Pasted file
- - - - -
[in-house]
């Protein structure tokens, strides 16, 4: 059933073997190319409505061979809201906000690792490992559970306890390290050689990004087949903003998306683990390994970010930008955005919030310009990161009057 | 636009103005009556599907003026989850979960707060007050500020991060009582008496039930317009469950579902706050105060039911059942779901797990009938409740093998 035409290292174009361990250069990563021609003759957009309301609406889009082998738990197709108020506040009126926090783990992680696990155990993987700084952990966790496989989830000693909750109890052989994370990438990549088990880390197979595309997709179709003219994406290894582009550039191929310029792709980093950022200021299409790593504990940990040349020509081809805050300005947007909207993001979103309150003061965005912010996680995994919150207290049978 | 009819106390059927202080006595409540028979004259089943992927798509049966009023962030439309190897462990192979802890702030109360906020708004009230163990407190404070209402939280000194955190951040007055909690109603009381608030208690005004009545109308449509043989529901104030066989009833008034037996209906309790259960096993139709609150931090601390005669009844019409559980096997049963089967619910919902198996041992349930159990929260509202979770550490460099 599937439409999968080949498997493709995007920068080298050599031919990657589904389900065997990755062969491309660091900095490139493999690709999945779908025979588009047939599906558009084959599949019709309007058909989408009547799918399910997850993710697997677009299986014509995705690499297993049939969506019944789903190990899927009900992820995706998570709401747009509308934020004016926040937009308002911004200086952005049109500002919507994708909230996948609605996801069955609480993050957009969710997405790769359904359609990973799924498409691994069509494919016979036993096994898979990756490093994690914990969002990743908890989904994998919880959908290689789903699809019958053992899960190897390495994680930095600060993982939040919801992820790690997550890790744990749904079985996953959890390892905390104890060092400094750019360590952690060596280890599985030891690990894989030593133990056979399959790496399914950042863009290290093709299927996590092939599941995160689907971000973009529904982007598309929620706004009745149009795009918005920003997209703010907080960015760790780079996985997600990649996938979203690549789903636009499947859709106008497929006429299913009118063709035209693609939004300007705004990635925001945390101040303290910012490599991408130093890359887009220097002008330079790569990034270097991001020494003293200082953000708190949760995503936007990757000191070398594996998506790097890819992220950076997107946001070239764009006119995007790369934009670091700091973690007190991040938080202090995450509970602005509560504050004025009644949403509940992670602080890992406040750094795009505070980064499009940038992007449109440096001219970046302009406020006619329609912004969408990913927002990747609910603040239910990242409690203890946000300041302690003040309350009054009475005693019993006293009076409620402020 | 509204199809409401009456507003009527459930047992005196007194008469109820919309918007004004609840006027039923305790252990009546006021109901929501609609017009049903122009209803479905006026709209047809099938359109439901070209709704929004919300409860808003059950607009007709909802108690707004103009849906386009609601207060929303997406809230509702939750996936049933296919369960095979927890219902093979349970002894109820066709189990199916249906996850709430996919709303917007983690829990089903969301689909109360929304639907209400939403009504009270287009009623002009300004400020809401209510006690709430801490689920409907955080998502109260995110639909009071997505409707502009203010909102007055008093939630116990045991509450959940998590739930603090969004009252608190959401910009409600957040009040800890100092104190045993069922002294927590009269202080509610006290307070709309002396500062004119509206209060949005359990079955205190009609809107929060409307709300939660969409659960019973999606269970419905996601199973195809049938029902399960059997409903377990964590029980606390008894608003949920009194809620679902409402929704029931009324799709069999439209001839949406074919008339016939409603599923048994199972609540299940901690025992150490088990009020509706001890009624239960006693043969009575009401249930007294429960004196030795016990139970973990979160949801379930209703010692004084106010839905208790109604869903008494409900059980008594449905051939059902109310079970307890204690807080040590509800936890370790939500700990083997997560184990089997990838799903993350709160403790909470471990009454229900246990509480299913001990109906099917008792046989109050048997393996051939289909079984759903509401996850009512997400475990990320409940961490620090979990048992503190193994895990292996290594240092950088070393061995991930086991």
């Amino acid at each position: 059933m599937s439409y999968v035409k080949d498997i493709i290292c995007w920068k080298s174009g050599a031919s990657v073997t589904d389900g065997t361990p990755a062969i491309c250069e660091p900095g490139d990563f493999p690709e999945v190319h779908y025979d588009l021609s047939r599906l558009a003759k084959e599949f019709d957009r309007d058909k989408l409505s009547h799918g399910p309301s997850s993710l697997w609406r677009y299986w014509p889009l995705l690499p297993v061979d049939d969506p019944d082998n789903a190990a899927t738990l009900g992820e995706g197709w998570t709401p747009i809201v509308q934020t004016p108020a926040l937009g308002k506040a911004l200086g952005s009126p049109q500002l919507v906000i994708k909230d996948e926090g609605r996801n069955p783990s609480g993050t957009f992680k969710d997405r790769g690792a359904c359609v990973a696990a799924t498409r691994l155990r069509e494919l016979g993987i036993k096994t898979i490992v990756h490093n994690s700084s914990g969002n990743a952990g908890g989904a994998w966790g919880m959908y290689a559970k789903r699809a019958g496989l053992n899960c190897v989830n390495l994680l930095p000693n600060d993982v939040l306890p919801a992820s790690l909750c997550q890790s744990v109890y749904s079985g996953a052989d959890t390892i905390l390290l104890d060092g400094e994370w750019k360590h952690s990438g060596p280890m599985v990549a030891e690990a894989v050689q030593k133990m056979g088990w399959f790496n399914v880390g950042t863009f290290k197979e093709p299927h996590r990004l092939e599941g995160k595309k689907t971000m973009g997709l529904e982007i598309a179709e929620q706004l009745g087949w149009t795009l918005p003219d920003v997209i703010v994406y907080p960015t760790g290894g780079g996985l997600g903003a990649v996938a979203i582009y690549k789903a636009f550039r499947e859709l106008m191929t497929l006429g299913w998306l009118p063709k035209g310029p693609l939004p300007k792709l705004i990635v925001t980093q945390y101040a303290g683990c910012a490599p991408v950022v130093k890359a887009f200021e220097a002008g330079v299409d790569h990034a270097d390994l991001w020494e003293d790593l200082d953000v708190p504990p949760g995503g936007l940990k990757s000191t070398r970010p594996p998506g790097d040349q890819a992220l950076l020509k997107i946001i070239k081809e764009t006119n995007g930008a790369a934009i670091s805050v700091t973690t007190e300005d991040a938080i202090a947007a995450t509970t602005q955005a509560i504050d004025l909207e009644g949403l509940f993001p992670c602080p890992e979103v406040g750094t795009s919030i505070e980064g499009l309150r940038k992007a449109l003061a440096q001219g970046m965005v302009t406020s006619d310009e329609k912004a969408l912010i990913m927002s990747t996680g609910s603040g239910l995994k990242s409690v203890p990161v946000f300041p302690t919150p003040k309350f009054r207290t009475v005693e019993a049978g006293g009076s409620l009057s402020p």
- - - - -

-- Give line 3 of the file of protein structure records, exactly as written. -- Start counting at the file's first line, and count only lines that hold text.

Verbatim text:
């Amino acid at each position: 059933m599937s439409y999968v035409k080949d498997i493709i290292c995007w920068k080298s174009g050599a031919s990657v073997t589904d389900g065997t361990p990755a062969i491309c250069e660091p900095g490139d990563f493999p690709e999945v190319h779908y025979d588009l021609s047939r599906l558009a003759k084959e599949f019709d957009r309007d058909k989408l409505s009547h799918g399910p309301s997850s993710l697997w609406r677009y299986w014509p889009l995705l690499p297993v061979d049939d969506p019944d082998n789903a190990a899927t738990l009900g992820e995706g197709w998570t709401p747009i809201v509308q934020t004016p108020a926040l937009g308002k506040a911004l200086g952005s009126p049109q500002l919507v906000i994708k909230d996948e926090g609605r996801n069955p783990s609480g993050t957009f992680k969710d997405r790769g690792a359904c359609v990973a696990a799924t498409r691994l155990r069509e494919l016979g993987i036993k096994t898979i490992v990756h490093n994690s700084s914990g969002n990743a952990g908890g989904a994998w966790g919880m959908y290689a559970k789903r699809a019958g496989l053992n899960c190897v989830n390495l994680l930095p000693n600060d993982v939040l306890p919801a992820s790690l909750c997550q890790s744990v109890y749904s079985g996953a052989d959890t390892i905390l390290l104890d060092g400094e994370w750019k360590h952690s990438g060596p280890m599985v990549a030891e690990a894989v050689q030593k133990m056979g088990w399959f790496n399914v880390g950042t863009f290290k197979e093709p299927h996590r990004l092939e599941g995160k595309k689907t971000m973009g997709l529904e982007i598309a179709e929620q706004l009745g087949w149009t795009l918005p003219d920003v997209i703010v994406y907080p960015t760790g290894g780079g996985l997600g903003a990649v996938a979203i582009y690549k789903a636009f550039r499947e859709l106008m191929t497929l006429g299913w998306l009118p063709k035209g310029p693609l939004p300007k792709l705004i990635v925001t980093q945390y101040a303290g683990c910012a490599p991408v950022v130093k890359a887009f200021e220097a002008g330079v299409d790569h990034a270097d390994l991001w020494e003293d790593l200082d953000v708190p504990p949760g995503g936007l940990k990757s000191t070398r970010p594996p998506g790097d040349q890819a992220l950076l020509k997107i946001i070239k081809e764009t006119n995007g930008a790369a934009i670091s805050v700091t973690t007190e300005d991040a938080i202090a947007a995450t509970t602005q955005a509560i504050d004025l909207e009644g949403l509940f993001p992670c602080p890992e979103v406040g750094t795009s919030i505070e980064g499009l309150r940038k992007a449109l003061a440096q001219g970046m965005v302009t406020s006619d310009e329609k912004a969408l912010i990913m927002s990747t996680g609910s603040g239910l995994k990242s409690v203890p990161v946000f300041p302690t919150p003040k309350f009054r207290t009475v005693e019993a049978g006293g009076s409620l009057s402020p």